GOING TO LUNETA ON THAT DAY
We went to Luneta early that day to get a good place to park the car and observe the people as they came in. The week before a typhoon and monsoon had flooded a number of areas in Luzon, including towns and cities in Metro Manila, the Lagusnilad-under pass near Luneta was filled up with water: making it impossible to pass for man and beast. As we approached Luneta there were groups of people going there also – friends, families and different communities – Religious and Non-Religious. Most were dressed in white.
The ground was muddy and the hawkers were there as well selling their wares – umbrellas, picnic mats, water and food. One of the hawkers, a woman, was selling pork rinds or chicharon, marketing it as the good pork and not the pdaf kind. The different groups were already converging on one corner the Roman Catholics were celebrating mass, while on another part, nearer the stage The Free Thinkers were also converging. In the past few months one had seen these groups at opposite camps because of the Reproductive Health Bill. Now they seem to share a common purpose.
It really was a diverse group and you could see it as you went around. There was a group walking around with different flags of the world accompanied by trumpets. Artists doing an indigenous dance number with the participation of the crowd that gathered. Then there were delegations from the different schools, one with a band, and others with their streamers of protest against pork. And then there were people who brought in effegies, mascots and masks – pig, Guy Fawkes and Skeleton Masks.
Each had their message to say. Some sang, Some shouted to the heavens, some danced, some brought signs, nearly all signed the petition, and some were there. Their presence seemed enough to send a message. What was the message? It was a message of anger against the pork barrel scam. It was also a message for change: abolishing the pork barrel. And it was a message for justice: prosecution and conviction of all those guilty.
It was a familiar feeling. It was nearly the same thing when Ninoy Aquino was assassinated. The anger then was great. Murder and assassination has that effect on people. But what about corruption? The PDAF scandal was bad but was it as bad as the Aquino Assassination? Perhaps not so but close enough, given that several billion of tax payers money was robbed and this anger enflamed by the increase efforts to tax the citizens and daay by day account of the sheer arrogance in the pilfering of the tax payers’ money. It would lead any citizen: any tax payer of this country mad.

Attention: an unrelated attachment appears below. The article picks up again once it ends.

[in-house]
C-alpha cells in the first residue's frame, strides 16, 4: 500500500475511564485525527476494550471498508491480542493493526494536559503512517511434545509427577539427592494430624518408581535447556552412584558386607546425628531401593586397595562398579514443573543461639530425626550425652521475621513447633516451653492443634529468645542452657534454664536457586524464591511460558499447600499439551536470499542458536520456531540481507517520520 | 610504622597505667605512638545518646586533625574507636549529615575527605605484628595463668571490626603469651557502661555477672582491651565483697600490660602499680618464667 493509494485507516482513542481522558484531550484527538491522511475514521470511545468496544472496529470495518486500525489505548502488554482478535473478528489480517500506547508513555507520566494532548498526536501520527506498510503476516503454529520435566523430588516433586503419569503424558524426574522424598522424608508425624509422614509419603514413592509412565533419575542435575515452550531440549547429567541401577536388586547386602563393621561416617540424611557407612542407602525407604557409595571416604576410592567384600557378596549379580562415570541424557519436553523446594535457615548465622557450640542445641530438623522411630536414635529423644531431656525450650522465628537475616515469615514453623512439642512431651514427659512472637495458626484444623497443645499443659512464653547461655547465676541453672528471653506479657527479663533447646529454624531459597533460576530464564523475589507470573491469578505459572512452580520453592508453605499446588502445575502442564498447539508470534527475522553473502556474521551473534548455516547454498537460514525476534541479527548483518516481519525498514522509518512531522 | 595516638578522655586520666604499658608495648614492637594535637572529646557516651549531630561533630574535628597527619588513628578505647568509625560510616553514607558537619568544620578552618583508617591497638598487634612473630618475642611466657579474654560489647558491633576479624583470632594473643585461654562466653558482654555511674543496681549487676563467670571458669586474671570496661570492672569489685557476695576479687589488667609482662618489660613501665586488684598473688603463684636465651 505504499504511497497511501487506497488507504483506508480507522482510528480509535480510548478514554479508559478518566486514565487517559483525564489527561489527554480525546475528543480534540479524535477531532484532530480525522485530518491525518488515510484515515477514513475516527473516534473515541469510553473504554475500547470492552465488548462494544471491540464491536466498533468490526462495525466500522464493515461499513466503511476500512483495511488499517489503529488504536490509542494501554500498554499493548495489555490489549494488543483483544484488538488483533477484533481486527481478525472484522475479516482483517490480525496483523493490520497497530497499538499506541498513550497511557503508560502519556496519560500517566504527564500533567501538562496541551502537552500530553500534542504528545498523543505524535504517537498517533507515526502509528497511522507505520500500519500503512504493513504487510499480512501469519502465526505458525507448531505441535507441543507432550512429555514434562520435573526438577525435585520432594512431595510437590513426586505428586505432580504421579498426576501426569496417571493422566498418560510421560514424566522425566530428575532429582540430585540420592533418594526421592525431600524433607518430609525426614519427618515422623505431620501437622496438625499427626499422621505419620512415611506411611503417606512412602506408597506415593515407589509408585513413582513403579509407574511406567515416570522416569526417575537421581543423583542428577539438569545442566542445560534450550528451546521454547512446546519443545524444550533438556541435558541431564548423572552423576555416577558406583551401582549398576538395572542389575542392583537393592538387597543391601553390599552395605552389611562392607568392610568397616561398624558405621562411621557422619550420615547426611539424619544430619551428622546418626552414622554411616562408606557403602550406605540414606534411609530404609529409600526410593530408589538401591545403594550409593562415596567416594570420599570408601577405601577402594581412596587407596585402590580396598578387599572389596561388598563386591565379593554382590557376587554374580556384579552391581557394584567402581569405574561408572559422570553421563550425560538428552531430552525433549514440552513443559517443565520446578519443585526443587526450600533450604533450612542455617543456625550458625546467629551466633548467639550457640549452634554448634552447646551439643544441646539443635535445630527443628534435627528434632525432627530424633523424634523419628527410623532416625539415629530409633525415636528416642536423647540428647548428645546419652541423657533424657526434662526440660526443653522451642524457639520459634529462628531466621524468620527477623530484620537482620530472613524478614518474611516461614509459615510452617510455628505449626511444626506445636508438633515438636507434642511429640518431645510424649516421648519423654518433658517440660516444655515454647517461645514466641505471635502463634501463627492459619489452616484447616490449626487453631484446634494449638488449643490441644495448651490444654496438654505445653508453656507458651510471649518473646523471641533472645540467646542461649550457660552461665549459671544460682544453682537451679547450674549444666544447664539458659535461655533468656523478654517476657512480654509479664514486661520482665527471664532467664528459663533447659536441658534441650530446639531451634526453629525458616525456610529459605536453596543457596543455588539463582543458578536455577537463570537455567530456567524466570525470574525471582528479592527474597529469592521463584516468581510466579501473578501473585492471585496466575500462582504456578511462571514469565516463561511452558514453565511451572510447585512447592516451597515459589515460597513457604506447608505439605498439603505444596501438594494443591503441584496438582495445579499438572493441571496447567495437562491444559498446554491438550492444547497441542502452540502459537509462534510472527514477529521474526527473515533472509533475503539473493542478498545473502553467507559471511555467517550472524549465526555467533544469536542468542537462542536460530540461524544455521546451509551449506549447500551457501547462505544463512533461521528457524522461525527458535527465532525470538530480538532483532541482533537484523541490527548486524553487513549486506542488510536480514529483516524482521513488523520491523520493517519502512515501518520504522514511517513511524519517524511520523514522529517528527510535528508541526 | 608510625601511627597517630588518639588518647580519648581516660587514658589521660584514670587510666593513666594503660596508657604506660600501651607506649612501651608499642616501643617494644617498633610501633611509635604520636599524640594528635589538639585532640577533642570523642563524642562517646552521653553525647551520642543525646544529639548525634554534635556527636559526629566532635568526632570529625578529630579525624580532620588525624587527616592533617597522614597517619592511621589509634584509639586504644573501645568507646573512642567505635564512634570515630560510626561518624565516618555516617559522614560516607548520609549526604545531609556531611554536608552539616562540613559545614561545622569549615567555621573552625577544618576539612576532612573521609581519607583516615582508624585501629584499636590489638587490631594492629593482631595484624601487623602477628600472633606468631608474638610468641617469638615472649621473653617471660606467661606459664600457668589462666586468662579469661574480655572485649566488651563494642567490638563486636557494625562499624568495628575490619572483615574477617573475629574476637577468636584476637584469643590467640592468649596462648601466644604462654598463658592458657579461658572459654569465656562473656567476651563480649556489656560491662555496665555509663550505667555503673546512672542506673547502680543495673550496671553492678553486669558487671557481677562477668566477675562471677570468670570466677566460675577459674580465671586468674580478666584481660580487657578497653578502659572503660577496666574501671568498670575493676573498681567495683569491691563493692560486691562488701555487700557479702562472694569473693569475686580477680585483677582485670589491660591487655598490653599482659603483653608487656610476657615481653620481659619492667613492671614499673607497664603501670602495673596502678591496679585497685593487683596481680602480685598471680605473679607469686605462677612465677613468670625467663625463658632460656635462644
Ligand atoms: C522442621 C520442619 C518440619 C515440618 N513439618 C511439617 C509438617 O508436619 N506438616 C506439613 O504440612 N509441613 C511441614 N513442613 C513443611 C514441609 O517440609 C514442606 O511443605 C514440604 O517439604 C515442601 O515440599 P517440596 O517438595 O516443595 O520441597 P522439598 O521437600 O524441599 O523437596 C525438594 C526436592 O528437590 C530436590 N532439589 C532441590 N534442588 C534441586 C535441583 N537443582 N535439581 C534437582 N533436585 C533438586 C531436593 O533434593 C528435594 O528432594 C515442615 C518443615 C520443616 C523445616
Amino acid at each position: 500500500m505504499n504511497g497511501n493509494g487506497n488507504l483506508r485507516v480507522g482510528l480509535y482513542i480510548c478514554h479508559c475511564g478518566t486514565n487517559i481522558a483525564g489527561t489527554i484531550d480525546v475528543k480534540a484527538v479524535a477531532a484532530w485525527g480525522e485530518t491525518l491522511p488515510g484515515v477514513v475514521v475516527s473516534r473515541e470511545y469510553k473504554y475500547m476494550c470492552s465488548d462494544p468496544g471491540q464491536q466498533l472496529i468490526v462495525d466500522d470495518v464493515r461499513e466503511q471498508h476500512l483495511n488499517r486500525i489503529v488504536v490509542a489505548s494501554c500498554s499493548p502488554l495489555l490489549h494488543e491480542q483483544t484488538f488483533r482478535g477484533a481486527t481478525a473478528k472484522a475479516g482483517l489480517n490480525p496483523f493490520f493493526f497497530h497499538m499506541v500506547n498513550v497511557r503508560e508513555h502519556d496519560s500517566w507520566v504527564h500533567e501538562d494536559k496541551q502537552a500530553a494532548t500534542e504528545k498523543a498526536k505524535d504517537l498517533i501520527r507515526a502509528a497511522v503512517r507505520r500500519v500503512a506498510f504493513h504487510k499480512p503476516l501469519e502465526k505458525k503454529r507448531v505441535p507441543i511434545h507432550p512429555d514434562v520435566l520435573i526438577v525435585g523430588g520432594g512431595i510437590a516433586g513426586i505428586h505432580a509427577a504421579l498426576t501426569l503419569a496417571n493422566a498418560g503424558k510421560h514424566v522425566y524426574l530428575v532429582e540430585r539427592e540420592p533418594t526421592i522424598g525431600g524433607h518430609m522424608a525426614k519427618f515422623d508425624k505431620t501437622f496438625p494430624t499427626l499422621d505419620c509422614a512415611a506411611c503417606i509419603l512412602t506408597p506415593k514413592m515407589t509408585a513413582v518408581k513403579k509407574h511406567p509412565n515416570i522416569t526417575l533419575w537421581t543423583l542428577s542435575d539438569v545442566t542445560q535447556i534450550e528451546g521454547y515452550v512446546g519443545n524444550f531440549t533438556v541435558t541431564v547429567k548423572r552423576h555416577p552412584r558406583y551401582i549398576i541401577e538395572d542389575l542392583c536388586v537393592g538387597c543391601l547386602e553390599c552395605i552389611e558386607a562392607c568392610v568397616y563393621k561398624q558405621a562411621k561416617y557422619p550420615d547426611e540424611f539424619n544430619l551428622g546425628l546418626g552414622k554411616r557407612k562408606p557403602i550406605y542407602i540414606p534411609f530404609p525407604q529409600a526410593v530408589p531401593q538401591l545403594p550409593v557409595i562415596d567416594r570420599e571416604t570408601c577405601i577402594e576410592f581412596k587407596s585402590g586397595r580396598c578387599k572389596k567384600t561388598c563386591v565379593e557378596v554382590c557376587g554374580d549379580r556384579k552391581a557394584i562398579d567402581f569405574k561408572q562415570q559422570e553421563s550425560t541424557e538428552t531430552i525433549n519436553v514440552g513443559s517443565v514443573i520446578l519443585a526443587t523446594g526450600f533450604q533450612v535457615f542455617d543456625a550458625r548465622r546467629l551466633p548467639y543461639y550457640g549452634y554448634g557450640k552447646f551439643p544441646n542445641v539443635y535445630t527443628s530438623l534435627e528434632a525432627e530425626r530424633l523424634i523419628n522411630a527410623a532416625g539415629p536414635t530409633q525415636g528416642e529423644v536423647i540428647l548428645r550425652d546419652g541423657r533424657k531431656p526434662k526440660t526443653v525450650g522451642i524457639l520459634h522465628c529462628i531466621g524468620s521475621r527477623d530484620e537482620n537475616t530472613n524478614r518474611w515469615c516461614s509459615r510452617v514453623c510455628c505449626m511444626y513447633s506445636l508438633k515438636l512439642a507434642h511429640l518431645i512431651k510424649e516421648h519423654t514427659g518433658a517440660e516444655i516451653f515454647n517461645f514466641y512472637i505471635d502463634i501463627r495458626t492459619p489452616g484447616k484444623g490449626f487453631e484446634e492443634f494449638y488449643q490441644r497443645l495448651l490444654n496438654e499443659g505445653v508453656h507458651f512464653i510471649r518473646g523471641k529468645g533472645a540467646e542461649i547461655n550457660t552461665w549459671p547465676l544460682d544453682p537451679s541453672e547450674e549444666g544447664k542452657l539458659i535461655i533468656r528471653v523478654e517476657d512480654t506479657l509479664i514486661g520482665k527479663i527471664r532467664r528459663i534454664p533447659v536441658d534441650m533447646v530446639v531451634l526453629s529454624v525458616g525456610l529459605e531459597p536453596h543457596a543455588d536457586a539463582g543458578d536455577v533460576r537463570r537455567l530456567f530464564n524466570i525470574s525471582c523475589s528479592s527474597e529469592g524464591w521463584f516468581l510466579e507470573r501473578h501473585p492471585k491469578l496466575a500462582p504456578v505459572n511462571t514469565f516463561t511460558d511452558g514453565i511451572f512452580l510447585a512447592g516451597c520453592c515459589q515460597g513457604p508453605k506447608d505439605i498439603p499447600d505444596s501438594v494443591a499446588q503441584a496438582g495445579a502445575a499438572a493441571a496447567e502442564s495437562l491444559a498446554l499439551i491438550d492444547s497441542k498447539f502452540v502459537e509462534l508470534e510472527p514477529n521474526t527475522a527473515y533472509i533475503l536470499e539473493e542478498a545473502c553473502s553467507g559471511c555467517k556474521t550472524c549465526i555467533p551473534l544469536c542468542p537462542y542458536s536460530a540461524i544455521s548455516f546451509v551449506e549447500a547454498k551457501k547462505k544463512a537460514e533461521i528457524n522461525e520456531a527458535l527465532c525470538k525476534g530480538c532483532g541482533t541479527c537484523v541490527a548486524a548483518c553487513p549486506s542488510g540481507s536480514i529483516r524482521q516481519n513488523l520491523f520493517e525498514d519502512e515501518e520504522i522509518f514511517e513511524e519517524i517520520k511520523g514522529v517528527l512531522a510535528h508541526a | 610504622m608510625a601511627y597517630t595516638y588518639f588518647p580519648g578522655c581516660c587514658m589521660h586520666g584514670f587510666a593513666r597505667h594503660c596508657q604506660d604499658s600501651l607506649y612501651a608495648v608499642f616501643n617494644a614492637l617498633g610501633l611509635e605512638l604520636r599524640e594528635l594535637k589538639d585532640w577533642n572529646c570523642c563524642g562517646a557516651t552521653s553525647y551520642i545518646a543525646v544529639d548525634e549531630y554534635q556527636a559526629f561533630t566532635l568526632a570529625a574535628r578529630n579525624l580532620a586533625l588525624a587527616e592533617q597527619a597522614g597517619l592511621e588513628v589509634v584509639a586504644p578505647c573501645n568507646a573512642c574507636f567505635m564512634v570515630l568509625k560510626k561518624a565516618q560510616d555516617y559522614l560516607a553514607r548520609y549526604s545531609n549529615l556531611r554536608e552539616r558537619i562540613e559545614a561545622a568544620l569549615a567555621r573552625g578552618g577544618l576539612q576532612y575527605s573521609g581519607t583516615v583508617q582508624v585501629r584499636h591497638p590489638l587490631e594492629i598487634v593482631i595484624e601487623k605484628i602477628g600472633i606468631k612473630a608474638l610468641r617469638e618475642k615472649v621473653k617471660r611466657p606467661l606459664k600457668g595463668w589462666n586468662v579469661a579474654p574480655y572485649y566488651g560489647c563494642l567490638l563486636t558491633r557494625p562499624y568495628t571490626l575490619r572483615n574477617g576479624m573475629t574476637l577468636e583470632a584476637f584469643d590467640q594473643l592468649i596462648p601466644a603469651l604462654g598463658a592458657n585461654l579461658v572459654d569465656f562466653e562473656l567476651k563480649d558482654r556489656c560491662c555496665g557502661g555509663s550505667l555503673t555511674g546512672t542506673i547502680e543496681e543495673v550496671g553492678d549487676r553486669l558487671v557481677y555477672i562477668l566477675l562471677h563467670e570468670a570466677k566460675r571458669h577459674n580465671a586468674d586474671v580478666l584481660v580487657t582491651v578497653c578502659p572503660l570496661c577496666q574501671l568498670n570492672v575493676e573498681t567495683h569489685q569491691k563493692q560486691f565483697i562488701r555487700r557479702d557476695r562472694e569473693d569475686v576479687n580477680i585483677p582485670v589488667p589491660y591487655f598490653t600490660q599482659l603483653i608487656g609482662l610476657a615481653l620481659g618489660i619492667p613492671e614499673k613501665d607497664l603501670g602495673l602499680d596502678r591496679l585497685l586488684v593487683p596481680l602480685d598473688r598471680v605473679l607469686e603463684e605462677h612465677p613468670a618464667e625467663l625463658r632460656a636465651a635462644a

WAS IT ALL SOCIAL MEDIA ?
The Internet in particular social media became the pressure cooker through which the issue was cooked. But it was not the only medium. It was picked up and amplified as well in the newspapers, television stations and radio stations. It became the talk of Philippine Society. Napoles was christened the Pork Barrel Queen. PDAF and Pork Barrel became a pejorative and synonymous with corruption in all talk. Several memes were made about Napoles and Pork Barrel. One telling meme was photograph of a payslip with Napoles as a deduction. Soon enough there was a call for a million people March This was amplified within and outside social media – both in media (print and broadcast) and at the community level ( social and family circles). People, groups and communities were getting organized – social media and off-line meetings.
To say it was Social Media alone would be like describing an Elephant by its tusks and head. What was evident though was what Sandor Vegh describes as the different categories of Internet Activism – (i) Awareness/Advocacy; (ii) Organization and Mobilization; and Action/Reaction. There was a growing awareness of pork barrel corruption; then there were moves to mobilize; and action – the Million People March.
THE DIFFERENT AUDIENCES AND THEIR REACTIONS
As Napoles and the Pork Barrel scam cooked within social media. There were different audiences viewing and reacting to it.